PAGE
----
# Statistics and Probability (about TMDS)

Researchers were interested in comparing the long-term psychological effects of being on a high-carbohydrate, low-fat(LF) diet versus a high-fat, low-carbohydrate (LC) diet. A total of 106 over-weight and obese participants were randomly assigned to one of these energy-restricted diets. At 52 weeks, 32 LC dieters and 33 LF dieters remained. Mood was assessed using a total mood disturbance score (TMDS), where a lower score is associated with a less negative mood. A summary of these results follows:

This is the data table: http://prntscr.com/fynm9f

Is there a difference in the TMDS at week 52? Test the null hypothesis that the dieters’ average mood in the two groups is the same. Use significance level of 5%?

Critics of this study focus on the specific LC diet (that is, the science) and the dropout rate. Explain why the dropout rate is important to consider when drawing conclusions from this study.

This is the final question of my homework assignment and I am completely lost. Please help, state your work and formulas. Thank you. For part a, I have no idea. But for part b, drop out rate is important because 1. It may provide useful information. and 2.If dropout rate is too large, we have to use t-test since the remaining sample is too small. Otherwise we may use z-test.

## 1 Answer

Assuming that data are nearly normally distributed, you can use a Welch separate variances t test to test $H_0: \mu_1 = \mu_2$ against $H_0: \mu_1 \ne \mu_2,$ where $\mu_1$ and $\mu_2$ are population means for subjects on the LF and LC diets.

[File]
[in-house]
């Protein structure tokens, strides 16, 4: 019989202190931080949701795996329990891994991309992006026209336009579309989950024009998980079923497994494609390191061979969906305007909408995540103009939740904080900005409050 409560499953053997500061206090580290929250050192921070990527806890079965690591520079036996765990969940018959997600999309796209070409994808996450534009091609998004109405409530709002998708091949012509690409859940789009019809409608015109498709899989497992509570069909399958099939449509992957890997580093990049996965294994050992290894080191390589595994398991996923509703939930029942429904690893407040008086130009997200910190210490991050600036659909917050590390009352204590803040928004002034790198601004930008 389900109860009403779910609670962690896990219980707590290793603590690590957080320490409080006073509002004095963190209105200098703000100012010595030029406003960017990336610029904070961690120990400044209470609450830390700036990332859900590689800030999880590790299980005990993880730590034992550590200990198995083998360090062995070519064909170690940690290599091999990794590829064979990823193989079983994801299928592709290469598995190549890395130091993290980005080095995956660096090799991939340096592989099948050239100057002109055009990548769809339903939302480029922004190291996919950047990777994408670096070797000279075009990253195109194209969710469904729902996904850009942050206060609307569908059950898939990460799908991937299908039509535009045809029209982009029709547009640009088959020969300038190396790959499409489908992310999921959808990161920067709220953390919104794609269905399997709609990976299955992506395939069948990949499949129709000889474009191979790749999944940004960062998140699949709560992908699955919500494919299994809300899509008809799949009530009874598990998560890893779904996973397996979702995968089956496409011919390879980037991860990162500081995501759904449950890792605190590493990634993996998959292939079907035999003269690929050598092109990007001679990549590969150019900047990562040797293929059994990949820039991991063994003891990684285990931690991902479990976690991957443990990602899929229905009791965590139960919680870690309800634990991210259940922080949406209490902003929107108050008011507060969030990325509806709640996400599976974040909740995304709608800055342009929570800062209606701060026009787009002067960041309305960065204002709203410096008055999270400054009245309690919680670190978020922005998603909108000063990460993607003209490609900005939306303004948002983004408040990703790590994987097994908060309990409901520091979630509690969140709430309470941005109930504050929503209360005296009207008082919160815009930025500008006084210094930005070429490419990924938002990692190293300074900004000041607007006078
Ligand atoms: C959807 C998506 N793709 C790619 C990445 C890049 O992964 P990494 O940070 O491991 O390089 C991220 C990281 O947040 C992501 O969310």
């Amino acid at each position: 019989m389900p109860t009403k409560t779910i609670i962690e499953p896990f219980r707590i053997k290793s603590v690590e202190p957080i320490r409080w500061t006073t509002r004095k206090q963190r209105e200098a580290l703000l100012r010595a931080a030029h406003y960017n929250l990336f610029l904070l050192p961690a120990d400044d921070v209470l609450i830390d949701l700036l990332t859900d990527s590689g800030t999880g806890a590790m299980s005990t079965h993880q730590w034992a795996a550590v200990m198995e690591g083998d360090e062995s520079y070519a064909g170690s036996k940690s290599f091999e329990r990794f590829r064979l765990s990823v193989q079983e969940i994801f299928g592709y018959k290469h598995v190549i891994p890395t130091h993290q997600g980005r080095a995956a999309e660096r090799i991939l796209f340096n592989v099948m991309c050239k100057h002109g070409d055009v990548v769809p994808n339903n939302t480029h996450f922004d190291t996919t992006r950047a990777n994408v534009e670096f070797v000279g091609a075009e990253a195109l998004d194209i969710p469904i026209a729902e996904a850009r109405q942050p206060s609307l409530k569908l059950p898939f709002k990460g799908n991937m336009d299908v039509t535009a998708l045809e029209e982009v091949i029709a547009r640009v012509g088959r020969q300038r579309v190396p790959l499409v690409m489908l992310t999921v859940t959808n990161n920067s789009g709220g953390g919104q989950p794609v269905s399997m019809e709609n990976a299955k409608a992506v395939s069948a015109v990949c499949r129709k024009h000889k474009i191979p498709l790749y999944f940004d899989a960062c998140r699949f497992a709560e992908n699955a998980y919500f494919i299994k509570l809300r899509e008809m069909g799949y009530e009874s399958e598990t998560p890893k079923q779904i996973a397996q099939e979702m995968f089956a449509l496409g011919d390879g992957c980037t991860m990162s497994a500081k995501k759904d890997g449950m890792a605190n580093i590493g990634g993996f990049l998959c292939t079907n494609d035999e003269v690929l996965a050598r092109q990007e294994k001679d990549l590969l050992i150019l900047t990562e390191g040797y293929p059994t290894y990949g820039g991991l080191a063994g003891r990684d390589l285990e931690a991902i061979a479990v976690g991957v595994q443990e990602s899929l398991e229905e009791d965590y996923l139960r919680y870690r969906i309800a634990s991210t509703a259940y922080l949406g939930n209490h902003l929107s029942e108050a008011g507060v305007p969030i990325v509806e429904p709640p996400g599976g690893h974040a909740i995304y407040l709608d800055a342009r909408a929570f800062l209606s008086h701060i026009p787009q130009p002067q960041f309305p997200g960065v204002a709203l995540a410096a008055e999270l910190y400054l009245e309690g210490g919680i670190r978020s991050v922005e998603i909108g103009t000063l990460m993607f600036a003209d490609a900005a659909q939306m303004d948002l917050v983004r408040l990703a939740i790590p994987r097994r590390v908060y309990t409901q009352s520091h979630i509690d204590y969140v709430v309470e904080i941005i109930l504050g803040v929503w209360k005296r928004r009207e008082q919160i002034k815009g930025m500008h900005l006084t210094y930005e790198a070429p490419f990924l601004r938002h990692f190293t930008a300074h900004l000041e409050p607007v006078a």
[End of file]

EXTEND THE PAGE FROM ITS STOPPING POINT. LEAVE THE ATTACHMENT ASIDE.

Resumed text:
Strictly speaking, because population variances are unknown, this should be a t test instead of a z test, regardless of sample sizes. (However, a z test might be a reasonable approximate test, for large enough sample sizes.) Because you do not know that the population variances are equal, this should be a Welch 2-sample t test, not a pooled 2-sample t test.

I will leave it for you to find and use the formulas for the Welch test. Results from Minitab 17 are shown below, so that you can verify your results.

Sample   N  Mean  StDev  SE Mean
1       32  47.3   28.3      5.0
2       33  19.3   25.8      4.5

Difference = μ (1) - μ (2)
Estimate for difference:  28.00
T-Test of difference = 0 (vs ≠):
T-Value = 4.16  P-Value = 0.000  DF = 62


The P-value $< .0.5$ indicates you should reject $H_0.$ [For a pooled 2-sample t test, Minitab gives $T = 4.17$, a P-Value < 0.0005, 63 degrees of freedom and a pooled SD $S_p = 27.059.$] Clearly, LC patients who stayed in the study are unhappy about something, perhaps the diet.

However, the drop-out rate of about 40% of the original 106 subjects may indicate a bad mood for subjects on both diets. No diet is likely to be successful in practice if people won't adhere to it.

I don't know the scale on the TMDS, but I would want to have a look at the data to see if they are approximately normal. Especially low scores, such as in the LC group, may be skewed to the right and thus not normal. But the difference between average scores of LC and LF subjects is so large that lack of normality (even if present) may not be a serious issue.

Note: You will get a cheerier reception on this site if you show some work of your own and avoid giving orders such as 'state your work and formulas'. We are here to help you understand mathematics and statistics, not to do you homework for you.

• I was not given a bunch of data - just the table with variables already calculated. – satjav Jul 21 '17 at 21:34
• Is there a way to do this problem without the Welch Test? I have looked it up and it is not something that we have learned yet. – satjav Jul 21 '17 at 21:36
• In my view there is no correct way to analyze these data without using a Welch test. A pooled two-sample t test may be a reasonable approximation because ($n_1 \approx n_2$). And the difference in means is so large that the conclusion happens to be the same. I gave results for a pooled test. See if you get the same results from formulas in your book. // Along with giving you 'a bunch of data', did your book say anything about assuming the data to be nearly normal? If not, I give he authors about a C-. – BruceET Jul 21 '17 at 21:47